Amish Heart

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That seems normal to me Weedy. I wonder why the sacks of flour were 49lbs instead of 50lbs. Maybe they were cloth sacks. It really makes you wonder when people stopped doing this. People around here are getting ready to butcher large animals next month when the weather gets cold. Pig, cow, sheep. And putting up the meat, and the fat.
So maybe the expansion of the cities and the groceries stores stopped people from doing this. I grew up in the big city near San Francisco, and I had a friend that had a single mom (like I had), and her mom worked full time. But every evening they would go to the grocery store for the night's dinner. I always was amazed at that. What a waste of time.
 

Weedygarden

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That seems normal to me Weedy. I wonder why the sacks of flour were 49lbs instead of 50lbs. Maybe they were cloth sacks. It really makes you wonder when people stopped doing this. People around here are getting ready to butcher large animals next month when the weather gets cold. Pig, cow, sheep. And putting up the meat, and the fat.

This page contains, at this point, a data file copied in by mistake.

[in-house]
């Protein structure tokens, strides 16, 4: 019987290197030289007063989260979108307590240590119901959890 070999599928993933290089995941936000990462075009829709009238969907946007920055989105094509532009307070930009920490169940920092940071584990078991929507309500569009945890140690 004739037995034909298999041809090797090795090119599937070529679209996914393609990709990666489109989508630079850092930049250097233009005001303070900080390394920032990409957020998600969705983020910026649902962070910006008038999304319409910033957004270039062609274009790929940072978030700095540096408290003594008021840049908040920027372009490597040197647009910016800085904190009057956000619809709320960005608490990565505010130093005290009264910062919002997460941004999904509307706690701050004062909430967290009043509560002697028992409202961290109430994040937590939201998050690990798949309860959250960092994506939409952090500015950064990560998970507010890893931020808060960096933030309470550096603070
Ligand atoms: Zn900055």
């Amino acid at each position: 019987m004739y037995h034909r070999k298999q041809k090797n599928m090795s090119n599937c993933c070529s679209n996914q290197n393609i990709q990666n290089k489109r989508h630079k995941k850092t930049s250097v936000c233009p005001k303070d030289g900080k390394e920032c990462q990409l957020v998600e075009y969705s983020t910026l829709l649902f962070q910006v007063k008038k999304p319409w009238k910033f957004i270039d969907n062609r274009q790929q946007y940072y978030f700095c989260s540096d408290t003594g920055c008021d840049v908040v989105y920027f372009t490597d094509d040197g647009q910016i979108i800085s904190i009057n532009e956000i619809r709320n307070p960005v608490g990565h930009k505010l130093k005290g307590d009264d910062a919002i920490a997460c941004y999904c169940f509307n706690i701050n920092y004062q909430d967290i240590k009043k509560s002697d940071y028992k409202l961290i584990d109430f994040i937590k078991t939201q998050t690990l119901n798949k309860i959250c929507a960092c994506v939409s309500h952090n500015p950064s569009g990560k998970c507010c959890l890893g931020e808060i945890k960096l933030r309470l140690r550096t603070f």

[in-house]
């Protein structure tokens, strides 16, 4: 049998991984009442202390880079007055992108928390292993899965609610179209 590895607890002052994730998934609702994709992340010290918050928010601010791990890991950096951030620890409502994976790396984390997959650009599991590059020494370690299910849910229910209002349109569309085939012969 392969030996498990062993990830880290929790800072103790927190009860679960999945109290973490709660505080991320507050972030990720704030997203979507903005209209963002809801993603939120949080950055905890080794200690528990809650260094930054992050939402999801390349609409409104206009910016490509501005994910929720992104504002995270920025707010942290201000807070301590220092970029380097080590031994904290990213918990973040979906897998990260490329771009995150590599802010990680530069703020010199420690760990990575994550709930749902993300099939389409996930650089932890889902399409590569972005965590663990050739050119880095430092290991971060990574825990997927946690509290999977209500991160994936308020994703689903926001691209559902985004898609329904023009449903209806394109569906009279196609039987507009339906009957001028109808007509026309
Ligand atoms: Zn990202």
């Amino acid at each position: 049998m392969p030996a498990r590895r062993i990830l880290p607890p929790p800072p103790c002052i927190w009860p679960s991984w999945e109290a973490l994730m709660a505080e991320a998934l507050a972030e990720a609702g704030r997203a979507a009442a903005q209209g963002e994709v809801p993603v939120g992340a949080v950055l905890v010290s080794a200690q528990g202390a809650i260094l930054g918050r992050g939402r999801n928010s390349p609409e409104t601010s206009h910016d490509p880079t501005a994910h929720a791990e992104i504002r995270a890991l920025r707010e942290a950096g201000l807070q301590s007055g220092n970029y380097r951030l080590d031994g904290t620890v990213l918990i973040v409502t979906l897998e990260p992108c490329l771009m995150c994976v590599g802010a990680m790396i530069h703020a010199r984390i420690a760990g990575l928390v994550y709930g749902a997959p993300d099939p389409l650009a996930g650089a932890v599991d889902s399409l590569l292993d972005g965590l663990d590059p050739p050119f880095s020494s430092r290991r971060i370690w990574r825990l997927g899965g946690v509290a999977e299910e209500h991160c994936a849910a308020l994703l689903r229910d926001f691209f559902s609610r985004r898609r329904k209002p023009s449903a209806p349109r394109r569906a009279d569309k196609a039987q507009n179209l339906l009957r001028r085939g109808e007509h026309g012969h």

So maybe the expansion of the cities and the groceries stores stopped people from doing this. I grew up in the big city near San Francisco, and I had a friend that had a single mom (like I had), and her mom worked full time. But every evening they would go to the grocery store for the night's dinner. I always was amazed at that. What a waste of time.
This seems normal to me as well. The closest to me knowing that people did this was when we got commodities when I was young. We got more than 100 pounds of flour a month for our family of 7 and that was a lot. The large bags of food were stacked up by the stairs.
I thought the 49 pound bags was an odd size as well.
We always had a pantry of canned tomatoes, green beans, peaches, pears, plums, cherries and apples. The canned fruit was our dessert in the evening.